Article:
Finally, is there some way for life to be transported back out of the oceans and out onto the surface of Titan where it can be studied up close? Even though the ice shell on Titan might be 50-80 km thick, there could be geologic processes over millions of years that bring material from the ocean to the surface.

Artist’s illustration of the interior of Titan, including its liquid water layer. Credit: NASA/JPL. Click to open larger image

In order to gather that data, you’d need some kind of robotic mission that could move rapidly across the surface of Titan, sampling different locations to search for evidence of life.

Titan is absolutely fascinating, and we really really need to send a mission back to study it in more depth. And I’m happy to announce that NASA has officially chosen a nuclear battery-powered helicopter that will be off to Titan in 2026.

An illustration of NASA’s Dragonfly rotorcraft on Titan. Image Credit: NASA. Click to open larger image

It’s called Dragonfly, and you might be familiar with it already because of a collaboration I did with Everyday Astronaut last year. NASA was trying to choose between Dragonfly and a comet sample return mission. Although I wish both missions could fly, this would absolutely be my choice too.

The conditions on Titan are perfect for a flying machine. The atmospheric density is 4 times higher than Earth, while at the same time, the gravity is lower. Flying on Titan is kind of like swimming in the oceans of Earth. You could strap on a pair on wings on your arms and fly around on Titan, which, seriously, I would love to try.

The Dragonfly will be equipped with a radioisotopic thermoelectric generator, the same kind of plutonium battery that powers Mars Curiosity, Mars 2020, and many of the probes in the outer Solar System. As the plutonium decays, a thermocouple converts the heat to electricity to power the spacecraft.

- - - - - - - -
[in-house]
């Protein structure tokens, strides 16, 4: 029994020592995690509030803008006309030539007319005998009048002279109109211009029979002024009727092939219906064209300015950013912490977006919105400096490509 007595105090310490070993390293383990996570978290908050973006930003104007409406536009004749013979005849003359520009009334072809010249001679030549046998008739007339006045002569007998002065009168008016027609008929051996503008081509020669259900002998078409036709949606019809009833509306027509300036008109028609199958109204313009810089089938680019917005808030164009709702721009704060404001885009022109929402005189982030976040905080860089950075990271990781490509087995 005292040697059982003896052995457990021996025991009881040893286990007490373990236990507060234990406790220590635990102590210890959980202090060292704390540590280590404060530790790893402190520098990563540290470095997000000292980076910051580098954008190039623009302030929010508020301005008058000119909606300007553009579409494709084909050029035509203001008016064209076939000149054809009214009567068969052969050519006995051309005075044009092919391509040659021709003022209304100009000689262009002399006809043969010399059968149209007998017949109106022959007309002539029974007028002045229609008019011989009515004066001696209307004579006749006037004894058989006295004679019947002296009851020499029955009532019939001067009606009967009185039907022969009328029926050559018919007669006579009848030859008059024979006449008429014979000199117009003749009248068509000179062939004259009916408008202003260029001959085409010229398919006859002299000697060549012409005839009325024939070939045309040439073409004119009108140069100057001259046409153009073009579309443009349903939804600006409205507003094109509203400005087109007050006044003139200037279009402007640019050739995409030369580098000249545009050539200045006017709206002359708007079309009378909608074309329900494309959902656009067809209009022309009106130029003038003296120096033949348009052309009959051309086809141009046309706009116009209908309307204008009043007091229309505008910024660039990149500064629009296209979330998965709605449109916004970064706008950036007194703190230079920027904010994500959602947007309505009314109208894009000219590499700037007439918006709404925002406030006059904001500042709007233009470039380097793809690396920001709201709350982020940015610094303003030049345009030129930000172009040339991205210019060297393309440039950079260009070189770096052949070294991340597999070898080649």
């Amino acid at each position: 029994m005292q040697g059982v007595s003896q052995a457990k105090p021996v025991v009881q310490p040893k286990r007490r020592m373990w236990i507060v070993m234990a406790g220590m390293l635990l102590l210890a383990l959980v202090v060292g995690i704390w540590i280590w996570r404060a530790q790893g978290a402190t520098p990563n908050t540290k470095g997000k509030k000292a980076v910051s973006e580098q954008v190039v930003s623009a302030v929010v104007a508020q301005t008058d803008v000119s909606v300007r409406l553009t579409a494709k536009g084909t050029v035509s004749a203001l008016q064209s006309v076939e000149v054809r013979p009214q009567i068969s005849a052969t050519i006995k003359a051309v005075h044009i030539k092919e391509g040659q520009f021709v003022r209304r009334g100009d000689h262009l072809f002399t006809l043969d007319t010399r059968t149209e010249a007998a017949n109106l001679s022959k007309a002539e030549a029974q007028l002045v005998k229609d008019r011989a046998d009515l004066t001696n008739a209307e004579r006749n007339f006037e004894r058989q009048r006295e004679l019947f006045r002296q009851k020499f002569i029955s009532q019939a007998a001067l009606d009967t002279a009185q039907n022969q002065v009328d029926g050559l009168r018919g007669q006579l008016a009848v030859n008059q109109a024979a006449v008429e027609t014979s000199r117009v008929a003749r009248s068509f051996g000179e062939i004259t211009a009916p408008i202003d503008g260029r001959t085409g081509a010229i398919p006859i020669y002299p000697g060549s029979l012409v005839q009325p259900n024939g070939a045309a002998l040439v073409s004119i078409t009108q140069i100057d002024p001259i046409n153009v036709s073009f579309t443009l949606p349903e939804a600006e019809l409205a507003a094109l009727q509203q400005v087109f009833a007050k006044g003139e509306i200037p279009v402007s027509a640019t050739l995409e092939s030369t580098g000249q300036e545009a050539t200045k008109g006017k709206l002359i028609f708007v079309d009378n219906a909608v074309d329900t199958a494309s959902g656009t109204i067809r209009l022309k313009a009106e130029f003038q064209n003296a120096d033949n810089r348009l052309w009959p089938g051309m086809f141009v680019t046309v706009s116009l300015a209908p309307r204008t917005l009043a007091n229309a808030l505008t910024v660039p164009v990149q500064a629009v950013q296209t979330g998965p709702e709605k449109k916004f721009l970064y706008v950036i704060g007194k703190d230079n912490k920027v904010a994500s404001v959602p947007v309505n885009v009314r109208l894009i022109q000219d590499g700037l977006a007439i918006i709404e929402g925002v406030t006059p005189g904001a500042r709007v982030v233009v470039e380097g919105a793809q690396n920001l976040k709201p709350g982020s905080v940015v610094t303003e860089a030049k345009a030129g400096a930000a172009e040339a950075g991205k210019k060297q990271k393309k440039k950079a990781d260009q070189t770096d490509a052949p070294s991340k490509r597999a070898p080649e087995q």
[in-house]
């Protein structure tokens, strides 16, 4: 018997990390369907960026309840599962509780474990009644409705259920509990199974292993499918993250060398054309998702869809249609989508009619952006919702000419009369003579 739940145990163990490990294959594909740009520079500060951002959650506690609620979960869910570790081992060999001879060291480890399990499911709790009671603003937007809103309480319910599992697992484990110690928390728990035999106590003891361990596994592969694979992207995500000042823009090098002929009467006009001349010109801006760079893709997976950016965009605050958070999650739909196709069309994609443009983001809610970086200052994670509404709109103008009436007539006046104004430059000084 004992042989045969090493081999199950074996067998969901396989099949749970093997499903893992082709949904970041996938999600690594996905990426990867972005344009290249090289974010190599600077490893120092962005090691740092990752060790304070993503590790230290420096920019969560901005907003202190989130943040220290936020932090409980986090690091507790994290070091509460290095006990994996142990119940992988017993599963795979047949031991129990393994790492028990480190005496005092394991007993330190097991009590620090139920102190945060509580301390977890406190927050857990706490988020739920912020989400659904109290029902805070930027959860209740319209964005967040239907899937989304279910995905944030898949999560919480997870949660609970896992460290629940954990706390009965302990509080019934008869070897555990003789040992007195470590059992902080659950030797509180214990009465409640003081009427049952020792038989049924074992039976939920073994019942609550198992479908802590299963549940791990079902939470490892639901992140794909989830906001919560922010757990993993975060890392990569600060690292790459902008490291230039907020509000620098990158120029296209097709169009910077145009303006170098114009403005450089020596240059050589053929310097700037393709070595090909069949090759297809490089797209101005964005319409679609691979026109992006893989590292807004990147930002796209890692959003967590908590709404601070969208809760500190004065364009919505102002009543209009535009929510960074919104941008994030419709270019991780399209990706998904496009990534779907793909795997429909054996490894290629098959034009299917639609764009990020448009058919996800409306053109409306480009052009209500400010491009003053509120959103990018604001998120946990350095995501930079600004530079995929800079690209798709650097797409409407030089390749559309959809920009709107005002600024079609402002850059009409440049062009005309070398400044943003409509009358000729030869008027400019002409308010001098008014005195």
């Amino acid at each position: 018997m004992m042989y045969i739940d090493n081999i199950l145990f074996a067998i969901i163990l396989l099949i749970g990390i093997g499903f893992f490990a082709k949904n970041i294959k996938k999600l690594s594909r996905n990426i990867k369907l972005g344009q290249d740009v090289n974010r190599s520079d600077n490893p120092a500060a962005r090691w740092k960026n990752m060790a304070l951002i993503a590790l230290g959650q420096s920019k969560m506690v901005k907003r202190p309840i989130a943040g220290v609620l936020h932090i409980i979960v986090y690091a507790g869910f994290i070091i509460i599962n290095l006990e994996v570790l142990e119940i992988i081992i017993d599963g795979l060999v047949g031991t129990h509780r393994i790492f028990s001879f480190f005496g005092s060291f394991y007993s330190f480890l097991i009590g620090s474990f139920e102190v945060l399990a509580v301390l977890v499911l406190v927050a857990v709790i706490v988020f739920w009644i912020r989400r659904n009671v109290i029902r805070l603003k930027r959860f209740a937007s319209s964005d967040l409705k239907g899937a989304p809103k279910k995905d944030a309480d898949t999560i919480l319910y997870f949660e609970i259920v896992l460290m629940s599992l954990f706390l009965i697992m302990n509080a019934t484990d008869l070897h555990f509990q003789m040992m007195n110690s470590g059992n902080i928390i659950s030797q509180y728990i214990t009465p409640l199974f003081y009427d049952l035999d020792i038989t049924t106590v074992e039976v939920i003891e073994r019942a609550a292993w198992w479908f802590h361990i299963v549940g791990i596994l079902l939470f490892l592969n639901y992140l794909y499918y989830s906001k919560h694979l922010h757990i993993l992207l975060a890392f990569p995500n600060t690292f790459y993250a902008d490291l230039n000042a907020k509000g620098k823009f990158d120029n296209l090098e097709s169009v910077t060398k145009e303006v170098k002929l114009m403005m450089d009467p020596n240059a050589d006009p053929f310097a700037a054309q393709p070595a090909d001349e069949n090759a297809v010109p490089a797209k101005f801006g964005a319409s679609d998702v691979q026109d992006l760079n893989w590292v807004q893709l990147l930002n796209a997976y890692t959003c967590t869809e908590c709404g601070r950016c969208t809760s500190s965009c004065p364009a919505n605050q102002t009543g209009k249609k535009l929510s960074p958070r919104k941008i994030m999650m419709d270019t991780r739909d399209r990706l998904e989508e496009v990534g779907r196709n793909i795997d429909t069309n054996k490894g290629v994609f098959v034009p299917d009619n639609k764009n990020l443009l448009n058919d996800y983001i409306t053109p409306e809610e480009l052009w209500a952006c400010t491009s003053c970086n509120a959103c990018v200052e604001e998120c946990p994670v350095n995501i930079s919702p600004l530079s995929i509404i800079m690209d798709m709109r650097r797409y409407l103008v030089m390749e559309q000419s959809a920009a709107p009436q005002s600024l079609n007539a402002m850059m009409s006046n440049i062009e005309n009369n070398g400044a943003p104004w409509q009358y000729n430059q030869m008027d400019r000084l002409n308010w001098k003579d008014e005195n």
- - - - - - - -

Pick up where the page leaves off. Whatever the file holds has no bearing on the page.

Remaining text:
And Dragonfly will be able to generate enough electricity with its RTG to fly in the Titanian atmosphere, making longer and longer hops at about 8 km at a time. For its primary mission, it’s expected to fly 175 kilometers, double the distance of all the Mars rovers combined.

The mission is expected to launch in 2026, taking about 8 years to get to Titan, arriving in 2034.

Saturn’s rings lie in the distance as the Cassini spacecraft looks toward Titan and its dark region called Shangri-La, east of the landing site of the Huygens Probe. Image Credit: NASA/JPL-Caltech/Space Science Institute. Click to open larger image

NASA has chosen the Shangri-la dune fields near the equator as the landing site, a place that’s similar to the sand dunes in Namibia. It will jump from region to region, sniffing and sampling, the environment around it until it gets to the Selk impact crater. This is a place that seems to evidence of past liquid water, and organic molecules.

This is exactly the kind of place where there could be evidence of water that escaped from Titan’s interior to its surface. In other words, this is where we might find that Titan once had, or still has, life in its interior ocean.

There have been a few other ideas to explore Titan, including a submarine that could explore hydrocarbon lakes, and various boat ideas, and even a sailboat. We’ve done a whole episode about other potential missions to Titan.

Titan. We’re going back to Titan, and this time we’re sending a helicopter to explore this fascinating world in detail. At the same time, astronomers and planetary scientists will be building up the case for life, either today or in the ancient past, and how it could move from the surface to its interior oceans and vice versa. And this could help us understand how life could have gotten going here on Earth.

Further reading: NASA/JPL, NASA Astrobiology Institute

Source: Universe Today, by Fraser Cain.